Thursday, January 23, 2014

interior design, six weeks and three days old

At first I was going to call this post “nursery porn.” But for fear of what trolling interweb sociopaths might stumble upon this here blog when searching for other, less classy, subject matter, I didn't. You're welcome.

Alas, here are a few shots of baby E’s nursery. So far, I’m pretty sure he loves it cannot see most of it because it is neither black nor white. On the other and, he’s only peed on the expensive direct-from-Etsy Turkish kilim rug twice. So at least we’ve got that going for us.

(Not pictured is the "incredibly comfortable" floor model armchair we bought heavily discounted from West Elm that has given me terrible sciatic pain. ProTip: breastfeeding is a serious occupational hazard.)

Back soon with more on this wild ride of parenthood. For now, I am delighted to confirm what all the doctors on the Internets say: six weeks is, in fact, the height of crazy-fussing-crying-time. HOW FUN FOR US. <smothers self with pillow>.

Just pretend you can't read those blocks.

Ho, hum. Just another mid-century modern dresser turned changing table. One day he'll appreciate my style. One day.

The fox says: put your poop stained baby clothes in me for I am the laundry basket.

Ezra claims there are only thousands of cats. One day he'll learn. THERE ARE MILLIONS.

This is a vintage map from, approximately, 1939. We think it's important that Ezra grow up believing in Italian Libya. Also that he be exposed to the lead paint that is surely chipping off this old window we used to frame it.

Here is the aforementioned rug. Also pictured: sheepskin purchased at a farmer's market. For that extra, earthy, animal farm smell that newborns love.

Tuesday, January 14, 2014

secrets I tell my son, five weeks old

Because I do everything my saccharine and kind of patronizing “My Baby Today” Baby
Center App tells me to do, the other day I was instructed to “tell your baby a secret.” The “secret” they suggested I tell my son was, “I love you.”[1]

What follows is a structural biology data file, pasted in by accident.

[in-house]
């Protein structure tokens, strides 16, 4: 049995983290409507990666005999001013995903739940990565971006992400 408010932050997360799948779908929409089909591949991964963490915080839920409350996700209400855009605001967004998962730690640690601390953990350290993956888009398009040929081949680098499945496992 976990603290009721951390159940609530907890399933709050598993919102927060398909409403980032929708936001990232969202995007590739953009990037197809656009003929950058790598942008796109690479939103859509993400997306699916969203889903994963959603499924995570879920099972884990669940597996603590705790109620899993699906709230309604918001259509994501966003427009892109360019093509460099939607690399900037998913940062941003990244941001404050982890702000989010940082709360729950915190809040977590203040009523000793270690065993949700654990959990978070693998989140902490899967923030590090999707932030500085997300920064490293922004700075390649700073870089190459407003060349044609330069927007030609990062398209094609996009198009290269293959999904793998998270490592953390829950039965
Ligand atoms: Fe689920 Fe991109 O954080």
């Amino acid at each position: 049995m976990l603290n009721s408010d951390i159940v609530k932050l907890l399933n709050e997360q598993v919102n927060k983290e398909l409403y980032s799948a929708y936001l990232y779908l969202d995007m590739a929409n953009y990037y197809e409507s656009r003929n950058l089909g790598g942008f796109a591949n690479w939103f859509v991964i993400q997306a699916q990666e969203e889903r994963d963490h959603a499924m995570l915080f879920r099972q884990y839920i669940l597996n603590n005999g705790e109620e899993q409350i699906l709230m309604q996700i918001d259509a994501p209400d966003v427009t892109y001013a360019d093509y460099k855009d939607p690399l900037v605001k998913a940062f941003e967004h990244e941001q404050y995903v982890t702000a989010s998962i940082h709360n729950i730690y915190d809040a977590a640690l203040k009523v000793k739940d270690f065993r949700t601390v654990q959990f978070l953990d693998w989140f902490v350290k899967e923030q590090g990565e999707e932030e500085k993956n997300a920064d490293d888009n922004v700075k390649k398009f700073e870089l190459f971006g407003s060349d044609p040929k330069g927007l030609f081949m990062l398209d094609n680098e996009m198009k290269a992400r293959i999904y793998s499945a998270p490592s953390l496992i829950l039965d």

According to Baby Center:

High tech baby communication device.

While I’m pretty sure that my infant son would be far more intrigued if given the opportunity to chew haphazardly on the aforementioned cardboard tube and stare blankly at the overhead lights like the future paste eater he is, I am also an insecure first time mom who is apparently willing to be convinced that my everyday kitchen recycling has a starring role in my child’s emotional and intellectual development.

So. Why not err on the side of caution? Here then is a non-exhaustive list of suggested alternative “secrets” I’d like to share with my five week old son.

1.     Tell me why you are crying.
2.     No, really, why?
3.     You appear remarkably unfazed by a giant diaper filled with liquid shit. You do not cry even for a second. By contrast, the simple act of putting a shirt on you warrants the ear shattering shrieks of a 300 lb pterodactyl. Discuss.
4.     You need to start taking a more active role in your personal hygiene. 
5.     Your father is a very heavy sleeper. Scream louder; it’s his turn.
6.     I am keeping track of the number of times you have peed on me. <Menacing cackle>.
7.     I don’t feel like you’re taking full advantage of tummy time. Let’s work a little harder, shall we?
8.     Mommy is very, very, very tired loves you.

What secrets, dear readers, would you tell your infant child if given a cardboard tube and free reign to assail him or her with a series of sarcastic quips?

(As I’m writing this, and C is dramatically wrangling our squirmy infant and demanding ALL OF THE CREDIT, C has suggested the following “secret” to tell our son: “Does each blog post come with a certificate of child neglect? Are we going to have to ask the dog to raise this baby?” Ahem. I guess that’s my cue.)

[1] Why must I keep my love a secret? <With dramatic flare now> WHY?

Friday, January 3, 2014

parenting fails, 25 days old

First. I am really sorry. I am totally behind on reading everyone’s blogs and commenting. I’m working on it, I swear. Right now I’m just too busy failing as a parent to make time for thoughtful commentary BUT I am reading. Comments soon to follow, scout’s honor.

And now, without further adieu, eight ways[1] I’ve failed as a parent in less than thirty days. At this rate, child protective services is on their way who knows what gems the next 18 years will hold!

1. Visits from guests who have not demonstrated satisfactory immunization histories